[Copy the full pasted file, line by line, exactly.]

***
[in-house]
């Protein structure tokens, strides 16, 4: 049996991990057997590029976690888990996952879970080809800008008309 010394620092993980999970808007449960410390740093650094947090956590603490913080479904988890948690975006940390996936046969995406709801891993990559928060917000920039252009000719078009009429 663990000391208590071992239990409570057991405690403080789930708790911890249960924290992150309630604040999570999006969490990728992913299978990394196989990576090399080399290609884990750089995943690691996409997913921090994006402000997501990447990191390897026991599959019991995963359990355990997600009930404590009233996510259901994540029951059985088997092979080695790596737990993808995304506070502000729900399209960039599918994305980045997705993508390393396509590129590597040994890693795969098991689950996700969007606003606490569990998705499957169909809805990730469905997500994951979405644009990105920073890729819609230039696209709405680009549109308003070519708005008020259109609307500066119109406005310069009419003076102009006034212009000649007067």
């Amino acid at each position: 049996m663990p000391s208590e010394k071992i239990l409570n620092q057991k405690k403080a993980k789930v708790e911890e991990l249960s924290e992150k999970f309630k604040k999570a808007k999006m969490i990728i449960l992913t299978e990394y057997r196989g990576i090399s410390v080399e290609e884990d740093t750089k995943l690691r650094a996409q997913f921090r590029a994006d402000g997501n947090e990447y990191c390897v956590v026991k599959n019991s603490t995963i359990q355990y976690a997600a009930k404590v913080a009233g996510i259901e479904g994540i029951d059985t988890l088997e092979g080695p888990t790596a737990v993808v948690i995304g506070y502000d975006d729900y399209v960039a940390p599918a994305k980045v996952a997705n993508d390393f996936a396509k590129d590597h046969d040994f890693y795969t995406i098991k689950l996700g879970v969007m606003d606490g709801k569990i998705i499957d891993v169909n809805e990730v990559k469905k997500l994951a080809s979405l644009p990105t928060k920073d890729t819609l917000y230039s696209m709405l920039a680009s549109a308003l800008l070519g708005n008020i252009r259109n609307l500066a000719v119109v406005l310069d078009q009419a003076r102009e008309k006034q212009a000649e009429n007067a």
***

[in-house]
């Protein structure tokens, strides 16, 4: 049996991990057997590029976690888990996952879970080809800008008309 010394620092993980999970808007449960410390740093650094947090956590603490913080479904988890948690975006940390996936046969995406709801891993990559928060917000920039252009000719078009009429 663990000391208590071992239990409570057991405690403080789930708790911890249960924290992150309630604040999570999006969490990728992913299978990394196989990576090399080399290609884990750089995943690691996409997913921090994006402000997501990447990191390897026991599959019991995963359990355990997600009930404590009233996510259901994540029951059985088997092979080695790596737990993808995304506070502000729900399209960039599918994305980045997705993508390393396509590129590597040994890693795969098991689950996700969007606003606490569990998705499957169909809805990730469905997500994951979405644009990105920073890729819609230039696209709405680009549109308003070519708005008020259109609307500066119109406005310069009419003076102009006034212009000649007067």
């Amino acid at each position: 049996m663990p000391s208590e010394k071992i239990l409570n620092q057991k405690k403080a993980k789930v708790e911890e991990l249960s924290e992150k999970f309630k604040k999570a808007k999006m969490i990728i449960l992913t299978e990394y057997r196989g990576i090399s410390v080399e290609e884990d740093t750089k995943l690691r650094a996409q997913f921090r590029a994006d402000g997501n947090e990447y990191c390897v956590v026991k599959n019991s603490t995963i359990q355990y976690a997600a009930k404590v913080a009233g996510i259901e479904g994540i029951d059985t988890l088997e092979g080695p888990t790596a737990v993808v948690i995304g506070y502000d975006d729900y399209v960039a940390p599918a994305k980045v996952a997705n993508d390393f996936a396509k590129d590597h046969d040994f890693y795969t995406i098991k689950l996700g879970v969007m606003d606490g709801k569990i998705i499957d891993v169909n809805e990730v990559k469905k997500l994951a080809s979405l644009p990105t928060k920073d890729t819609l917000y230039s696209m709405l920039a680009s549109a308003l800008l070519g708005n008020i252009r259109n609307l500066a000719v119109v406005l310069d078009q009419a003076r102009e008309k006034q212009a000649e009429n007067a």